By Kevin Joshua G. Rebultan
Made from petrochemicals, plastics lead non-biodegradable waste by-products that take 450 to 1,000 years to decompose.
But the long wait for plastic waste to perish may soon become irrelevant with the recent initiatives that provide a solution to the pollution. Plastics can now be used to build a community. Construction company AVD Builders, in collaboration with Green Antz Builders, converts plastic waste into a construction product called the “cement eco-brick.”
You might have already heard about eco-bricks; the use of plastic bottles stuffed with other non-recyclable materials which can be used to build houses and other infrastructures. Cement eco-bricks, on the other hand, take sustainability to a whole new level. These are made up of shredded plastic wastes mixed with wet cement.
Management graduate Rafael Dionisio, general manager of AVD Builders, admits to being a nature lover. He explains that eco-bricks are a way to preserve and protect the environment by taking away the plastics, storing them, and using them for other innovations. “There’s so much plastic trash and we need to do something about it. One of the things we thought of is to create a legitimate alternative to the traditional cement hollow blocks,” he says.
From Trash to Treasure
Cement eco-bricks are a fusion of two technologies, the 32-year-old explains. First is the additive of 50 to 100 pieces of plastic in each brick. Second is the molding process; cement eco-bricks are not exactly hollow. They are built like Lego blocks with modules on top and holes at the bottom, making them stackable and faster to pile.
These are different from the moe popular bottle eco-bricks made by stuffing plastics into water or soda bottles. “(Those) are done by volunteers and (as) a way to segregate. They can also be used for simple walls and park benches,” Dionisio says. “The cement eco-bricks are much stronger, and are really meant to comply with professional construction standards.”
The collection of plastic wastes is initiated by Circle Hostels, an eco-hostel business also managed by Dionisio. Plastic donations are also accepted by Green Antz Builders through their recycling plants, with the main production facility located in Bulacan.
Different kinds of plastics are shredded. Soft plastics are candy wrappers, shampoo sachets, and other thin plastic materials. Mid-level range plastics are the takeout containers, for example. The hardest plastics are bottle caps.
After they are shredded, they are mixed in with other materials that are used in making traditional hollow blocks like wet cement, gravel, and stones. The molded bricks are then sun-dried.
Compared to the standard hollow block—with only 150 PSI, or the resistance to downward force in pounds per square inch—cement eco-bricks are heavier, sturdier, and more compact. Depending on the shredded plastics mixed with them, cement eco-bricks have up to 670, 770, and 870 PSI. This means that the structures built with them are four times stronger. “How many times have storms blown through houses made out of traditional hollow blocks?” Dionisio says. “Cement eco-bricks will definitely make a difference.”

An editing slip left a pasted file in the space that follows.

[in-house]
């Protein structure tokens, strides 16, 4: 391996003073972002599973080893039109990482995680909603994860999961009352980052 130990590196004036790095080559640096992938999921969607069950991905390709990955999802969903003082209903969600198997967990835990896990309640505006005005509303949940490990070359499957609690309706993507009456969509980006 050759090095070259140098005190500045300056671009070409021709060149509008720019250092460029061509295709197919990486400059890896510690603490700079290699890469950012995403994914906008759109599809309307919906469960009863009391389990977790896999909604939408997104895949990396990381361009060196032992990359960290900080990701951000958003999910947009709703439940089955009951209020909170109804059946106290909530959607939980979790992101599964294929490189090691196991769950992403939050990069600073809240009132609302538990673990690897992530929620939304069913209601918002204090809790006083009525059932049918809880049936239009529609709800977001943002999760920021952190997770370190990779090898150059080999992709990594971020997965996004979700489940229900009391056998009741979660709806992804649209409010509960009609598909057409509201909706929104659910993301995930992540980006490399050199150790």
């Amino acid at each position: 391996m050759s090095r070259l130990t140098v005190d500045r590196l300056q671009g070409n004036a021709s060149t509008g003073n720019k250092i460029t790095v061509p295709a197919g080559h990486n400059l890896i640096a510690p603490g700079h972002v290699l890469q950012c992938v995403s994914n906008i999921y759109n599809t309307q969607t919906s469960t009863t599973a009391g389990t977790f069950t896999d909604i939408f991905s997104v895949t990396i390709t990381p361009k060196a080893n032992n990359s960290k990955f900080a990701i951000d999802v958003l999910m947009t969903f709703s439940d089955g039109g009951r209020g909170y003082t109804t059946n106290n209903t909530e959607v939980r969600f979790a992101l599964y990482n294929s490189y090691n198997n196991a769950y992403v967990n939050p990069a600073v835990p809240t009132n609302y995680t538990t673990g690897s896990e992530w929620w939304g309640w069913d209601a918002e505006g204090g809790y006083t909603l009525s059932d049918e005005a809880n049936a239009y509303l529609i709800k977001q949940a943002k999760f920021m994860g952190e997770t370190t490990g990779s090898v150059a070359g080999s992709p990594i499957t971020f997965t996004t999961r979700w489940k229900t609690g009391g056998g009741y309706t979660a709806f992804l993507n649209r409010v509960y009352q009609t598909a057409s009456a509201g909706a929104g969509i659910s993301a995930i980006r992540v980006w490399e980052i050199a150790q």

Dionisio adds that the cement eco-bricks, which come in different colors, are not banking on improved compression strength alone, but also on design. “I’m not appealing to your sense of love for environment only. I’m appealing to your sense of love for quality and aesthetics,” he declares, adding that he is already in the talks with some architectural firms.
From Waste to Wealth
May pera sa basura.
There is value in plastic trash when it is integrated to the economy, declares Dionisio. From the collection of plastic wastes to the actual production of cement eco-bricks, people from rural communities are provided with jobs.
In terms of purchasing, Dionisio anticipates that people will choose quality over affordability. “Filipinos are careful on how they spend their money. So the best way to convince them is proof of concept. I need to prove, and they need to touch it to believe it,” he says.
Cement eco-bricks are currently priced at P24, sixty percent more expensive than the regular hollow blocks.
To help in the marketing, Dioniso is eager to introduce cement eco-bricks to real estate companies. He affirms that private sectors are the ones with financial capacity, knowledge, and access to production to push these kinds of environment-friendly endeavors. If the proposal goes well, he is hopeful that the Philippines will soon develop its own recyclable construction industry. “I hate it but most of the time, I have no choice but to import quality materials. And even on importation, almost everything goes through a plastic pack. It’s ironic,” he laments.
The ultimate challenge, according to Dionisio, is the generational change of mindset. With that, he considers to conduct training with the young professionals.
Dionisio believes that while plastics will never be removed from the biosphere, people can reduce usage. “Plastic isn’t a bad product as a substance for sale. It is in the planet for a reason, but it’s how we use it that is not sustainable,” he says. “How we see it has to change. That’s the critical part.”